This feature documentary offers a complete record of the 1939 Royal Tour of Canada by King George VI and Queen Elizabeth. The film opens as the royal couple makes a stop in Québec city, where Premier Duplessis greets them. They then visit Montréal and meet mayor Camilien Houde. A visit to Ottawa brings them to Parliament, where Prime Minister MacKenzie King is present. The visit continues throughout Ontario, the prairies, and western Canada. The Royal couple also makes a brief stop in Washington and meets President Franklin Roosevelt. They then stop in on the Maritime provinces before boarding a Royal yacht for the journey back to England.
A documentary account of the five-week visit of Princess Elizabeth and the Duke of Edinburgh to Canada and the United States in the fall of 1951. Stops on the royal tour include Québec City, the National War Memorial in Ottawa, the Trenton Air Force Base in Toronto, a performance of the Royal Winnipeg Ballet in Regina and visits to Calgary and Edmonton. The royal train crosses the Rockies and makes stops in several small towns. The royal couple boards HMCS Crusader in Vancouver and watches Native dances in Thunderbird Park, Victoria. They are then welcomed to the United States by President Truman. The remainder of the journey includes visits to Montreal, the University of New Brunswick in Fredericton, a steel mill in Sydney, Nova Scotia and Portugal Cove, Newfoundland.
For more background information about this film, please visit the NFB.ca blog.
This short documentary follows Queen Elizabeth and the Duke of Edinburgh as they visit Canada to commemorate the 100th anniversary of Confederation. A hundred years earlier, the Fathers of Confederation had gathered in Charlottetown, Prince Edward Island, to discuss the idea of a united Canada. At a time when Canadians are once again reassessing the nature and role of the diverse communities within Canada, the Queen’s arrival unites onlookers in the idea of Canada as one great nation.
The picturesque St. Lawrence, Canada's river of history, welcomes Queen Elizabeth II to the opening of the St. Lawrence Seaway. Many close-ups of the Queen, Prince Philip and President Eisenhower are shown. The theme of the film is the river's history, from its discovery by French explorers to its opening to the shipping of the world.
This feature documentary is a portrait of Adélard Godbout, the largely forgotten man who was Premier of Quebec from 1939 to 1944. During his office, Godbout helped lay the groundwork for the Quiet Revolution of the 1950s and 1960s: instituting compulsory education, giving women the vote, creating Hydro-Québec and trying to free the province from domination by the clergy. Yet, during the conscription crisis, he favoured sending volunteers to fight Hitler: a sin for which many would never forgive him. Filmmaker Jacques Godbout takes a fresh look at his great-uncle's legacy.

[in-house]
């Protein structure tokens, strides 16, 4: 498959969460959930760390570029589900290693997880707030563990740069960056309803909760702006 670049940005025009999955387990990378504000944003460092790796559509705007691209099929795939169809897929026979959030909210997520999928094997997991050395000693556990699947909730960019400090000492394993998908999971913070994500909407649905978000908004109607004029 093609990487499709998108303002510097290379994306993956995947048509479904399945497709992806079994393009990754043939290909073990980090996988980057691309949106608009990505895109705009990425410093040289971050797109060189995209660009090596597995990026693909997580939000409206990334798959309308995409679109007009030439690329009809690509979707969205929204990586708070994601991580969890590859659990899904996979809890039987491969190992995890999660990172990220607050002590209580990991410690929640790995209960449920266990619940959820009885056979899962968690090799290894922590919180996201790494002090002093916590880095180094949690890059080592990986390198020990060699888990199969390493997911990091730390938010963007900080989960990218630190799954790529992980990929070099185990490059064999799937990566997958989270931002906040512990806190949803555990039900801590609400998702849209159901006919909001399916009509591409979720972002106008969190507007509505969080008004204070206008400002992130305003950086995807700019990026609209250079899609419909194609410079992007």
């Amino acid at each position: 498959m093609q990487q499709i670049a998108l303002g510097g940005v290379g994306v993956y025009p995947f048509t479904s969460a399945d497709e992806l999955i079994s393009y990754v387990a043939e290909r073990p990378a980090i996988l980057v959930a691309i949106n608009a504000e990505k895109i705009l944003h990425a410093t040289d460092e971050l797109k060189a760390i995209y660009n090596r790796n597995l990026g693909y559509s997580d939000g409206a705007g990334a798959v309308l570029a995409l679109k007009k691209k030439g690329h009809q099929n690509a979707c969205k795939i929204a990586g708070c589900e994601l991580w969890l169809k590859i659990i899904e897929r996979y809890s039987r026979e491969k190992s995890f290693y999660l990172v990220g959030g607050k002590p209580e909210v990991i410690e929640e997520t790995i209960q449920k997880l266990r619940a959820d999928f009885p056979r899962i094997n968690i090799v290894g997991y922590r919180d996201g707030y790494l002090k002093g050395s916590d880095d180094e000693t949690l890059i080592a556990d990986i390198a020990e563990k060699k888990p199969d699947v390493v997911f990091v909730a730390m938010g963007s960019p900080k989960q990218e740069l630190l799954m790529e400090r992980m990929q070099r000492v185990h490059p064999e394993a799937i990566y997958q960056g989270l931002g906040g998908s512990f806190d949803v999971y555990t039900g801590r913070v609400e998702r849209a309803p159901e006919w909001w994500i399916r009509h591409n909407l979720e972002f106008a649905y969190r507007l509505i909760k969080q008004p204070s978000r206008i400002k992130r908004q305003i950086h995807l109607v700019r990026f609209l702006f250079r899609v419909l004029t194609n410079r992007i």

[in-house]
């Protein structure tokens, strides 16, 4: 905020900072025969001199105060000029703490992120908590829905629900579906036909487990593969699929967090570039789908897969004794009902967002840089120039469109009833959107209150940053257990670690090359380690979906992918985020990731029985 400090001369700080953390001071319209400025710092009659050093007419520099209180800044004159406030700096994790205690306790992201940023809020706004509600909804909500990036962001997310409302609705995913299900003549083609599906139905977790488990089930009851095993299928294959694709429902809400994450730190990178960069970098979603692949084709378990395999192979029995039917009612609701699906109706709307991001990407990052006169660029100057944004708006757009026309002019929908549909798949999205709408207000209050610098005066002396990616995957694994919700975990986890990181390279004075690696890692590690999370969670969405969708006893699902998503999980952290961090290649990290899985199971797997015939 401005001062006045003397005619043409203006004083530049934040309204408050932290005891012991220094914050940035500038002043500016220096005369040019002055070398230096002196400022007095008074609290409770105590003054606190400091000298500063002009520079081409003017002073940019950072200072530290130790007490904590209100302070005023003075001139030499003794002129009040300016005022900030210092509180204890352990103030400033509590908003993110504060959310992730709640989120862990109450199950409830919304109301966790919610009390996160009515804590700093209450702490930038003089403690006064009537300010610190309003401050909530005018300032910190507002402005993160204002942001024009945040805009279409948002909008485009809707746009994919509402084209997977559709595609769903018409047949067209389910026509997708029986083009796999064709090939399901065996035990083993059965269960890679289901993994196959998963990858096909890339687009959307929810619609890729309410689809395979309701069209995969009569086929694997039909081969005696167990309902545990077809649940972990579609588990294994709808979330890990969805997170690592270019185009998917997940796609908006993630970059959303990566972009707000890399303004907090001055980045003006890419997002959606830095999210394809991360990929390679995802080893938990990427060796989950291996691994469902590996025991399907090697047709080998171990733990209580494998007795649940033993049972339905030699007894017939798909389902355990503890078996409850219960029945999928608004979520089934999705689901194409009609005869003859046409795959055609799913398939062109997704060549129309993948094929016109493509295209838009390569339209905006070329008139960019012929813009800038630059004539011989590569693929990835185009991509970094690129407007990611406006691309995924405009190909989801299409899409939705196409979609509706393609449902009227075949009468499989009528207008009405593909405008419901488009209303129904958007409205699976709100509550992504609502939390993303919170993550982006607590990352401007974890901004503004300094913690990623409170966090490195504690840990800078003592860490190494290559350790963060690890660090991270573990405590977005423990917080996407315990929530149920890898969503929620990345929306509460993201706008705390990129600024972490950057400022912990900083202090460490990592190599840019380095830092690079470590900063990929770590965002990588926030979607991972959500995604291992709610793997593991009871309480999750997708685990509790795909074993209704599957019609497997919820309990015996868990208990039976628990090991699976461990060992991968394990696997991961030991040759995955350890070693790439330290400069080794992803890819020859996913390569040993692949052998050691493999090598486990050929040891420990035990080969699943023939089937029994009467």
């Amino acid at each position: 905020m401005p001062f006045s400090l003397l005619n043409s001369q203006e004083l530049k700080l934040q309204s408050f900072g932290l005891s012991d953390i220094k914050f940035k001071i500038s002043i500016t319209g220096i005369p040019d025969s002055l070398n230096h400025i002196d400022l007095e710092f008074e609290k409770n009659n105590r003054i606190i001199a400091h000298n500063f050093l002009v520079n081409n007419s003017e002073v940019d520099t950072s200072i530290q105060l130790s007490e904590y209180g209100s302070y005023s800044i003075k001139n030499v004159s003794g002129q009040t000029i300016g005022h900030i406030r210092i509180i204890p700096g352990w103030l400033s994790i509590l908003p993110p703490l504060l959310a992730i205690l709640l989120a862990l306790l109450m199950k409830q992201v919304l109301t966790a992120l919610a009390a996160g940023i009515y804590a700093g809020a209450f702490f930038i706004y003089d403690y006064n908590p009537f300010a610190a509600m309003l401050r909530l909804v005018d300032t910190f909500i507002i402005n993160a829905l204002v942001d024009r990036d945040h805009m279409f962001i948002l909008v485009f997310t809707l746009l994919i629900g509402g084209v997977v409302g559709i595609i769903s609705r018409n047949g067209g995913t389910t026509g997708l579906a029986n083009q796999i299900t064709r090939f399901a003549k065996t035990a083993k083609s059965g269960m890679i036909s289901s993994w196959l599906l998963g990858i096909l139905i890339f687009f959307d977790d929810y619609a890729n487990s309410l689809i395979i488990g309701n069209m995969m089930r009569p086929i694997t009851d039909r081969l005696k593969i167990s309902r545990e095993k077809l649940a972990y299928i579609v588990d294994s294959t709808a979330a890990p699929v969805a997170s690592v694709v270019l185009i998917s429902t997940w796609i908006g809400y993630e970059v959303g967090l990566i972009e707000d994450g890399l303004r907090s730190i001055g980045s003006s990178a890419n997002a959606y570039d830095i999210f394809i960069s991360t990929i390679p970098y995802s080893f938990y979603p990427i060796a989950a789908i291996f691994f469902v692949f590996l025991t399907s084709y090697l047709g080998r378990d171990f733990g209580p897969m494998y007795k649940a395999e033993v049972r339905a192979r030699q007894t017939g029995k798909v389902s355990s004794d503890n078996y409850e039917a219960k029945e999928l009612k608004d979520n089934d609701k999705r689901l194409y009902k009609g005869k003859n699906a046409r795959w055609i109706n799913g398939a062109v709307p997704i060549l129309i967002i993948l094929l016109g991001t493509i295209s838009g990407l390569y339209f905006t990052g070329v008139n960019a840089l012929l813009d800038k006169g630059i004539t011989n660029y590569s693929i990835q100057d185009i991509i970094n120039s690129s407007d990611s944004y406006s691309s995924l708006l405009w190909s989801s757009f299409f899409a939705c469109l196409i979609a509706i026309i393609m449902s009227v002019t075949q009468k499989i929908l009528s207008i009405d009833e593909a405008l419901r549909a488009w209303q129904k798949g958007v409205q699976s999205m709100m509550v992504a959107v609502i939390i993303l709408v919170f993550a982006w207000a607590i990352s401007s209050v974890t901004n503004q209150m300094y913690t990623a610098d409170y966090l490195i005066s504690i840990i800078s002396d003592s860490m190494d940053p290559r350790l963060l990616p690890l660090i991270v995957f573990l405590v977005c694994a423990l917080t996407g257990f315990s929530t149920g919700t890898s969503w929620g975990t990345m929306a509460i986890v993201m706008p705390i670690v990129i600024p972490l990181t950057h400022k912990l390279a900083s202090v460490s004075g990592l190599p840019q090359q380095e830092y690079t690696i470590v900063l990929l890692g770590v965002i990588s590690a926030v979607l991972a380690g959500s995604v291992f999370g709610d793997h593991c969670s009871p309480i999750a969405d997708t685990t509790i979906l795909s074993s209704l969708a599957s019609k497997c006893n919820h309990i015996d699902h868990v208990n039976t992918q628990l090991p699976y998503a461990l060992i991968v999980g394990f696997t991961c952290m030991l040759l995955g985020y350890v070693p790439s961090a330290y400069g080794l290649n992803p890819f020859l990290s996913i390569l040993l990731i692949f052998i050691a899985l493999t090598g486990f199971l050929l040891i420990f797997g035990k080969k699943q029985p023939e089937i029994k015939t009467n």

This documentary short is a portrait of Leader of the Progressive Conservative Party and 13th prime minister of Canada, John George Diefenbaker (1895-1979). Diefenbaker's political career spanned 6 decades. When he died in 1979, his state funeral and final train trip west became more a celebration of life than a victory for death. Interweaving scenes from past and present, the film crafts a tribute to an illustrious Canadian and records how a nation paused to pay homage to "The Chief."
This feature documentary is a fascinating and spirited portrait of the life and times of the legendary Quebec politician and four-time mayor of Montreal Camillien Houde. Using rare archival footage and interviews with ex-colleagues, aides and friends, the film presents a comprehensive profile of this incredible, and, to some, infamous, man.
This short biopic profiles Montreal lawyer-turned-politician George-Étienne Cartier as he campaigns to unite English and French Canada under Confederation. The political world of a century ago comes to life as we hear debates in the Parliament of Upper and Lower Canada amidst political strife and personal feuds. Ultimately, Cartier skilfully allays the fears of party and sectional leaders, convincing them that federal union would protect, rather than weaken, Quebec’s cherished rights of language and religion. The eloquent and enigmatic Cartier was instrumental in shaping the Canada that was soon to emerge.
This short fiction film tells the story of John A. MacDonald’s rise to power. Canada’s first Prime Minister and one of the Fathers of the Confederation, MacDonald didn’t enjoy an easy political career. When he first shared his vision of a Dominion reaching from sea to sea – an audacious proposal regarded as uncertain even by his supporters – his opponents derided him. “The fox is out of tricks," they taunted. "Bankrupt of ideas, he offers us clouds." This film offers us a memorable flashback
Part three of a 3-part series, Canada Remembers, Endings and Beginnings focuses on the final phase of WWII in Europe in 1945 and the aftermath. Veterans recount their memories of the conflict at the Rhine and the celebrations on VE Day, followed by their contribution to the victory in the Far East. These recollections are complemented by outstanding footage filmed by army cameramen. The film also focuses on what transpired after the war, when the soldiers had to reintegrate back into society.
Part one of a 3-part series, Canada Remembers, Turning the Tide documents the years between the outbreak of WWII in September 1939 and June 1944. A compilation of modern day interviews interspersed with photographs and footage from the war, this documentary covers landmark events such as the Battle of Britain, the raid on Dieppe, the landing in Sicily and the battle for Ortona. It focuses on both the Canadian soldiers, sailors and airmen who fought in the war and the women who became part of the war effort, either by enlisting or by going to work in the factories and shipyards.